In 1985, at the age of 15, his family moves to Istanbul. There, Gürs studies at a francophone school welcoming both Turkish and foreign students.
Gürs, who is fluent in Swedish, Turkish, French and English, has never taken a Turkish course apart from a class once a week offered by the Swedish government.
It was during these classes that he learned about Turkey's isolation from the food industry.
"They used to say that Turkey does not need to import any food because we produce everything. (It) was a one big lie that all kids were taught," he recalls.
In the 1980s, Turkey is reeling from a brutal military coup, which kept the country relatively isolated despite an economic openness towards the close of the decade.
Gürs was at first reticent to contact with Turkish culture. He lived in what he calls his own "ghettos": school, home and the sailing club he would go to for around four years.
Coming from a "super liberal society" like Scandinavia to a society that is relatively "closed" proved a difficult transition.
"I didn't like it at all," Gürs says. "I thought it was too much pressure on individuals."
First job near Istanbul’s Blue Mosque
After a first job in the front office of Kalyon Hotel, minutes away from Istanbul's historical neighborhood where the Blue Mosque is located, he moved to the U.S. in 1990, to study food and beverage management at Johnson and Wales University.
After graduation, Gürs worked as a chef for around two years in New York and one year in Boston where he lived with his wife-to-be Asena.
In 1996, as both of their families were living in Turkey, they decided to move back Istanbul.
With the help of his father and his uncle, Gürs opened his very first restaurant Down Town -- a heavily American and Scandinavian inspired 40-seater -- in Istanbul's upmarket district of Nişantaşı.
"I felt more Swedish or Finnish than I did Turkish," he says explaining why his first restaurant had very little Turkish culture in it.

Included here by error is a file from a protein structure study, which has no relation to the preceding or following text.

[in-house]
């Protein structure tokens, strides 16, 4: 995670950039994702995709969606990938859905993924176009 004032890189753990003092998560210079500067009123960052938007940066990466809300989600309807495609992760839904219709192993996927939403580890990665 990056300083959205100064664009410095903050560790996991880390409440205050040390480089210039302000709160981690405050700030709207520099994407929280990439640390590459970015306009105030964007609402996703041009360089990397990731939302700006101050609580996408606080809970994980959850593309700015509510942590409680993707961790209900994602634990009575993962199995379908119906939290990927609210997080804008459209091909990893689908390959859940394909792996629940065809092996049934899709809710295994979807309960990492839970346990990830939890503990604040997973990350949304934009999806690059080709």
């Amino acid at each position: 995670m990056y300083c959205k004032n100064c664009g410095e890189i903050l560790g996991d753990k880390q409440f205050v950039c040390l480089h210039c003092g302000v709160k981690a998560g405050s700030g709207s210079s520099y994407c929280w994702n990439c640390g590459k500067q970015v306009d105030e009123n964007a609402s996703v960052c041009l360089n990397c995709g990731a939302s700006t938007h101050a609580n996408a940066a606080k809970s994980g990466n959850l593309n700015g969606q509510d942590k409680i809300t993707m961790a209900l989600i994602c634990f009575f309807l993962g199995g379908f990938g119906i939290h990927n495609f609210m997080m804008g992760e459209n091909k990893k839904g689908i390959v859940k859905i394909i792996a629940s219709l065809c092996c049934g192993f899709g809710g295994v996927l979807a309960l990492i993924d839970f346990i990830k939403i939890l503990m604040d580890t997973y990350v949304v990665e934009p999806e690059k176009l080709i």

In 2001, he gets his first taste of stardom, hosting his own TV show on the private TV channel NTV. He also publishes a cooking book, Downtown.
But upscale Nişantaşı does not suit the style of Mehmet Gürs, preferring instead Beyoğlu which was and still is the heart of Turkey's intellectual universe.
In 2004, he opens up Mikla -- the Viking name for Istanbul-- on the Marmara Pera Hotel's rooftop in Beyoğlu.
Although Mikla is a success from the start, Gürs feels something is "missing".
The idea of traveling around the Anatolian region to find the perfect ingredients starts to sprout.
"If you have a restaurant at this level, you need the best ingredients," he says. "I saw the potential; the ingredients and the techniques were really good. But they hadn't been used in a proper way for years."
He then hires Tangor Tan, a food anthropologist who had previously worked with Carlo Petrini, the founder of slow food movement, which aims to protect local cuisine traditions.
During their travels across Anatolia, Gürs and Tan preferred to dress modestly so as not to be seen as "city person[s]".
Gürs covers his tattoos while Tan removes his earnings during such visits in the villages.
Travels and lab experiments -- a mixture of tradition and innovation -- have convinced him to completely change his menu in 2013.
No goose liver or caviar in the menu.
Instead, Gürs has opted for local anchovy, cracked wheat and dried apricots.